Effect of Courtyard on Comfort – Study of thermal performance characteristics of courtyards in hot and humid climate

  • YEAR
    Mundra, Saurabh
    Kannamma, D.
    2019 Conference Papers
    Conference Papers


Courtyards are building elements that originated from the hot dry regions, are amongst the
oldest architecture footprint that have been used in buildings by human and now has gained wide
acceptance in various parts of the world. The geometry of the courtyard form affects considerably the
shadows produced on the building envelope, and consequently the received solar radiations and the
cooling and heating loads of the building. In recent years, there has been a growing interest in the
design of courtyards for the microclimatic enhancement of outdoor spaces. However, there is still little
knowledge regarding the thermal performance characteristics of courtyards, particularly in hot and
humid climates. This study reviews and evaluates the available literature on courtyards for providing
thermally comfortable outdoor spaces and analyse and discuss the results of a simulation study
performed according to different design configurations and scenarios of orientations and use of
vegetation in an enclosed courtyard space to optimize courtyard orientation and acceptable vegetation
densities for maximum thermal comfort.

The software ENVI-met 4.4, a three-dimensional fluid dynamics microclimate software is used as a tool
to carry out the parametric studies for simulating the outdoor thermal performance of an enclosed
courtyard in the hot and humid climate of Tiruchirappalli, India, for an identified hot day and building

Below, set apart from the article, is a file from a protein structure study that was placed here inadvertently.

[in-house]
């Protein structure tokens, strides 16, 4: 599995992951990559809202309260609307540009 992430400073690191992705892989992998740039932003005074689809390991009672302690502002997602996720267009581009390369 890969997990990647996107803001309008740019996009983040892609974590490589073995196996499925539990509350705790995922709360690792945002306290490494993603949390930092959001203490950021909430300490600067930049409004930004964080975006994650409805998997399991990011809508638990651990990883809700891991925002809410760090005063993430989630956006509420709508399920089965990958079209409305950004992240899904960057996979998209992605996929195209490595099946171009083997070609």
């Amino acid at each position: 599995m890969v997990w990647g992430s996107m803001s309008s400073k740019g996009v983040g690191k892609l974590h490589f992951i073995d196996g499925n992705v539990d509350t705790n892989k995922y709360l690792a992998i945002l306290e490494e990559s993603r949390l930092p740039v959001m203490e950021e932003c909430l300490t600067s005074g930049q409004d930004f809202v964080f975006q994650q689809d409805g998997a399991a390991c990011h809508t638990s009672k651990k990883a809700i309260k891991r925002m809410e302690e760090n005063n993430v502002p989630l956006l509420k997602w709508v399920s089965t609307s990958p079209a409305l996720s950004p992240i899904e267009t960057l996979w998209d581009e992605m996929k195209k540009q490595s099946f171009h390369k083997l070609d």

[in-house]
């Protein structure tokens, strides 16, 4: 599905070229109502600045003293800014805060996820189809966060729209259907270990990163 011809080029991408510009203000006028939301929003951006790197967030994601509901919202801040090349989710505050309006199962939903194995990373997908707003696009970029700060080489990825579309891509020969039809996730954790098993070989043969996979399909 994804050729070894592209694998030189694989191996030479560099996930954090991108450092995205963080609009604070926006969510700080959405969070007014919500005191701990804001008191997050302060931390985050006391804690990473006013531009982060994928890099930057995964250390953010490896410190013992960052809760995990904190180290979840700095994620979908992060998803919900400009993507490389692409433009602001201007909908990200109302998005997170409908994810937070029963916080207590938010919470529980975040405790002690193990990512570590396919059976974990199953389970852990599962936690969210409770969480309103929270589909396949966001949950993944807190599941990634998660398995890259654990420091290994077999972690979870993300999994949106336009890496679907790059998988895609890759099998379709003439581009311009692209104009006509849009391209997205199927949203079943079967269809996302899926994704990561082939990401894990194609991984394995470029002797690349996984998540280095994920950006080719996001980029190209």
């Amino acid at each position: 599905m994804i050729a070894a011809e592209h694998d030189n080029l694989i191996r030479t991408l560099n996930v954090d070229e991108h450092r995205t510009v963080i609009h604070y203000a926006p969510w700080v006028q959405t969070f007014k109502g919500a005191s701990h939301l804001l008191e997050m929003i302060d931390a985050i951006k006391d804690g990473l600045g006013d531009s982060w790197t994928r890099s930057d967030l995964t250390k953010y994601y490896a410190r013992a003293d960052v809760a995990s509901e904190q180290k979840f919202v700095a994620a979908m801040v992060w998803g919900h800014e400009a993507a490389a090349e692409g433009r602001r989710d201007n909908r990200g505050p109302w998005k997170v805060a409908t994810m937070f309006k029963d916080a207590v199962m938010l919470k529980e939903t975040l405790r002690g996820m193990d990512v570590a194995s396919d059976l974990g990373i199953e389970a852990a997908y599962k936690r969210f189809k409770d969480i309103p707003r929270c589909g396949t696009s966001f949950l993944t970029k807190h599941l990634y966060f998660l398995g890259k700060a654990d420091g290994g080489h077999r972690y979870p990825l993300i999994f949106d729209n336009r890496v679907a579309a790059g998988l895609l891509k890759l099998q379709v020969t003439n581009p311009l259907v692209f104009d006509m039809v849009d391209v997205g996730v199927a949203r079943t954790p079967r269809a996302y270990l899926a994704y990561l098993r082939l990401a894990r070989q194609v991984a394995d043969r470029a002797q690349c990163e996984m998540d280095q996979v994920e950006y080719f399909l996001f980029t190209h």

occupancy period. This software provides the platform to model the surface- plant- air interactions in
urban spaces with a typical resolution from 0.5 to 10 m in space and 1 to 10 s in time. ENVI-met requires
detailed inputs related to the meteorological data, building, vegetation and soil characteristics. Five
different permutations of vegetation densities and subsequently 10 orientations of courtyard are
simulated for outdoor thermal performance and comfort. Comparison of the simulated results is done
on the basis of shadow analysis, air temperature, wind speed, relative humidity and mean radiant
temperature. Also, the Physiologically Equivalent Temperature (PET) index allowed to further explore
the thermal comfort conditions of the courtyard space. As a result, guidelines are proposed to optimize
the design of courtyards based on their vegetation densities and orientation towards enhancing their
thermal performance characteristics.

It is important to take into consideration the orientation and location during the early design stage of
courtyards. The results of the study suggest that a major change in the thermal performance of the
courtyard can be achieved by properly orienting the building and the courtyard to achieve maximum
internal shading, better wind speeds and controlling humidity. Even though increasing the use of trees in
courtyards directly results in an increased level of relative humidity inside the courtyard space and
reduction in wind movement, it was observed that an abundance in the amount of vegetation in the
courtyard can help achieve an acceptable level of thermal comfort in the region and may be used by its
users for a larger proportion of courtyard area and duration of occupancy period. Finally, this paper stresses that only well-designed courtyards and landscapes may represent a viable option for
sustainable built environments.

Keywords: courtyard, microclimate modifier, mean radiant temperature, physiologically equivalent


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